Snot comes from respiratory mucosa. Think of this as a super-specialized kind of skin. Rather than having flat, dead, keratinized (waterproofed with protein) cells on top, like the skin of your arm does, it's got ciliated cells intermixed with goblet cells. Let's unpack those one at a time. Cilia, as you may remember from high school biology, are little armlike projections on the surface of the cell that help move stuff along their surface. Goblet cells are, as the name suggests, cup-shaped cells that produce and exude mucus. There are also scattered serous glands. Serous fluid is a watery fluid that contains enzymes. In the case of your nose, the enzyme is an antibacterial enzyme called lysozyme.

The lysozyme attacks bacteria as it enters your nose, while the sticky mucus produced by your nose physically traps dust, etc that got through those hairs in your nasal vestibule.

But check this out, yo! Your body normally produces about a liter of mucus a day. When you're healthy. But on most days, you don't even blow your nose, so, wtf? Yeah, that's when we get back to the cilia. Those little cell projections crate a current that moves the mucus back toward your throat, where it's normally swallowed (and destroyed by your stomach acids). Contaminated mucus, taken care of by your body's natural defenses, and you don't even notice.

When it's cold outside, these cilia don't work as well, and the current of disgusting, contaminated mucus doesn't move as fast, so it can build up in your nose and start to drip out the other way. That's why on a cold day, your nose might get stuffy even if you're not actually sick.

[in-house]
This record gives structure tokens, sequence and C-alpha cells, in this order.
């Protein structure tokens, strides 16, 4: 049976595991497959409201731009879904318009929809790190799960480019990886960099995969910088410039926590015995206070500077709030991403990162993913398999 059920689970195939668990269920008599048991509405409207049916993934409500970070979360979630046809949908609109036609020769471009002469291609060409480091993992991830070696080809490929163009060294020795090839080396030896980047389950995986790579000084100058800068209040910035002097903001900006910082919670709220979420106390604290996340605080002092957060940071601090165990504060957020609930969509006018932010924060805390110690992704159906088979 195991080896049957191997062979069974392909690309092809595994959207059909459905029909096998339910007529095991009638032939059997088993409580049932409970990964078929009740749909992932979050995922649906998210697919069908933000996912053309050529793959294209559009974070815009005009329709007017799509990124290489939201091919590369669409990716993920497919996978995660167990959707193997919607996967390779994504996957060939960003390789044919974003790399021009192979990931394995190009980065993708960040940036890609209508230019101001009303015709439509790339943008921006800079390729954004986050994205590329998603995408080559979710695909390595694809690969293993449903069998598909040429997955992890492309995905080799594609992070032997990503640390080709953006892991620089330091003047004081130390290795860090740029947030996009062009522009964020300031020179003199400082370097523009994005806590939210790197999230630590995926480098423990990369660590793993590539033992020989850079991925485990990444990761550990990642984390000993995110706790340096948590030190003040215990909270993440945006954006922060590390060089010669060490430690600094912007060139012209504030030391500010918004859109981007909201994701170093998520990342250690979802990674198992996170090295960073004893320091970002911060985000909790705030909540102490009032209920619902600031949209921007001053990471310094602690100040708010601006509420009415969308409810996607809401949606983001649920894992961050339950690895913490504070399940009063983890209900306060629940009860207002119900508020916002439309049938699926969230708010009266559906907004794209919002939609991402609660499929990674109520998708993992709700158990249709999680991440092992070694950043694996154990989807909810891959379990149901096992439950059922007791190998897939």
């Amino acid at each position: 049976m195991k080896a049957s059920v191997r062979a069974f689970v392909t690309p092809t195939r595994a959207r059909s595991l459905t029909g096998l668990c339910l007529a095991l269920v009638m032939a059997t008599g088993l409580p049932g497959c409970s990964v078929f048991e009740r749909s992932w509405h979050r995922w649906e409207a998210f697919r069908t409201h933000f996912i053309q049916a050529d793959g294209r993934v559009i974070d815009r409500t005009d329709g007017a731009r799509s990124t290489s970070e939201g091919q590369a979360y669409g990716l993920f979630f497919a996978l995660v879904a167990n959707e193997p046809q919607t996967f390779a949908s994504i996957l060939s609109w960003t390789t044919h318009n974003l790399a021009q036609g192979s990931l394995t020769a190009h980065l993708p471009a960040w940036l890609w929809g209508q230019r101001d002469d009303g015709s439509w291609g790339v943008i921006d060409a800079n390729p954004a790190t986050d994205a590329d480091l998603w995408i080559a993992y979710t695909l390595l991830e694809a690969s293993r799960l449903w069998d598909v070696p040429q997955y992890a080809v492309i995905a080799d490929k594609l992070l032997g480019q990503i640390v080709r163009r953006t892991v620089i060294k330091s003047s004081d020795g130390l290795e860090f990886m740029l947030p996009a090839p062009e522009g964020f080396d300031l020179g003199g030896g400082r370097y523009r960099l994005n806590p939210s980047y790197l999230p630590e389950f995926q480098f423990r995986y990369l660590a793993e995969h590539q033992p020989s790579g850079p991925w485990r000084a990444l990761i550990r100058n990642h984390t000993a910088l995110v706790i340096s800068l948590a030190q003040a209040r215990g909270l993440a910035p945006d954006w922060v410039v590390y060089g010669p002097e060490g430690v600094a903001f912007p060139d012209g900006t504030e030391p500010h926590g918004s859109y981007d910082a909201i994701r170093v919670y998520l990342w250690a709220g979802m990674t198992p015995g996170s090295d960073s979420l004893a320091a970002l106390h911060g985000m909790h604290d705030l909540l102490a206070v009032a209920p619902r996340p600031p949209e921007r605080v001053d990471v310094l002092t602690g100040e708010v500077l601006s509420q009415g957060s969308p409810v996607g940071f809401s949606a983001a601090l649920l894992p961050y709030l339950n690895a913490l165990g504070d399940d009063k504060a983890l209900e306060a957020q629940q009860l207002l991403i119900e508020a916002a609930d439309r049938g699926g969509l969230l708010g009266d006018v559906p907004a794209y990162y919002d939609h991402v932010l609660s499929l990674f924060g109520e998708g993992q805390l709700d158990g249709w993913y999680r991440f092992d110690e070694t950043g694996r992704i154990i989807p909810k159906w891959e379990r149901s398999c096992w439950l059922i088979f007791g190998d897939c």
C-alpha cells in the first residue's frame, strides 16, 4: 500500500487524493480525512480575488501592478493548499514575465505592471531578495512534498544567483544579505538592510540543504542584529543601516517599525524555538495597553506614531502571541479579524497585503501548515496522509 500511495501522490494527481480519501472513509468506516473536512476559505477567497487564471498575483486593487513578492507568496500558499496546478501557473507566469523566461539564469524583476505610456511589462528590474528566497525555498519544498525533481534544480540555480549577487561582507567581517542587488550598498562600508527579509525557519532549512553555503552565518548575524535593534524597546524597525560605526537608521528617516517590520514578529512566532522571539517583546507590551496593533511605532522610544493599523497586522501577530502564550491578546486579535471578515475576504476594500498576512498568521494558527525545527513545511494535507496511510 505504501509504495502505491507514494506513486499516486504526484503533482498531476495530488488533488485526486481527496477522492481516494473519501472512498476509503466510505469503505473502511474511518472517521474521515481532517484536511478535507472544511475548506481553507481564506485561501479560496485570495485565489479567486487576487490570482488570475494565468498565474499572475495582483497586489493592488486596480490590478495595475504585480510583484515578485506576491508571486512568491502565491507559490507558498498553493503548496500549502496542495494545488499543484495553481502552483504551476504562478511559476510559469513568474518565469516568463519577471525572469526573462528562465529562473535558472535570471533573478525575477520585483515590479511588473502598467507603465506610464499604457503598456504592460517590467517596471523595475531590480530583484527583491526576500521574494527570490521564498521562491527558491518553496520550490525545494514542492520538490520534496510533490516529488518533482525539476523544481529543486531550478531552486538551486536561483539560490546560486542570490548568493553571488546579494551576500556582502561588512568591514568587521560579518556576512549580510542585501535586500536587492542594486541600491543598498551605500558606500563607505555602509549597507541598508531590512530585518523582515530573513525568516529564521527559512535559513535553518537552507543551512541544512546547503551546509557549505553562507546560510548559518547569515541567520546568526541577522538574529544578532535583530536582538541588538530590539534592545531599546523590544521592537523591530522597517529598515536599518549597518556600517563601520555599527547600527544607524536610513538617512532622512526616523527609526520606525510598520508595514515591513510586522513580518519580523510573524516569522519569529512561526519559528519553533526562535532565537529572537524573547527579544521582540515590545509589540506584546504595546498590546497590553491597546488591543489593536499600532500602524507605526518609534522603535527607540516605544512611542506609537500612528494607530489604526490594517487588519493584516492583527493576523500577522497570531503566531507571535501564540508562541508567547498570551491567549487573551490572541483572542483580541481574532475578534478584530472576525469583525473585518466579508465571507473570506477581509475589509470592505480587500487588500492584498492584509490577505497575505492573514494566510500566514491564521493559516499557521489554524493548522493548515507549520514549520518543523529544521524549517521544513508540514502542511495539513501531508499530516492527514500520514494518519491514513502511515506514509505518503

Now, in your case, you are actually sick. This means that your respiratory muscosa is inflamed and working double-time. It's producing A LOT of mucus. Thick mucus. (This is one of the reason that people always tell you to drink water when you have a cold; being well-hydrated means that your body can produce more serous fluid and thin that gross stuff out.) Plus, your body has sent neutrophils (a kind of white blood cell) to try to stop the pathogens invading your nose. It's a chemical companion to these cells that produce a lot of the color we notice in our nasal mucus, but that's better explained here. (Skip to "Why is snot green?")
posted by purpleclover at 1:58 PM on September 20, 2011 [46 favorites]

Response by poster: That answers my question. Thank you!
posted by KokuRyu at 2:17 PM on September 20, 2011

It's lined with skin that havehas sweat glands,...

The rest of it is lined with respiratory mucosa.

It's a chemical companion to these cells that produces

Gah, some day I will write a long answer that isn't riddled with typos, but today is not that day.
posted by purpleclover at 2:44 PM on September 20, 2011

Response by poster: On the plus side, the bit you excerpted here sounds like a They Might Be Giants song
posted by KokuRyu at 7:50 PM on September 20, 2011

I am on the back side of a cold, and this helps explain the socially-unacceptable symptoms I am experienceing today, despite feeling better. :7) Thank you for this.

One question, though: does the extra mucus production indicating an on-going illness also imply ongoing contagiousness, or can I be super-gross without also risking the good health of those around me?
posted by wenestvedt at 8:34 AM on September 21, 2011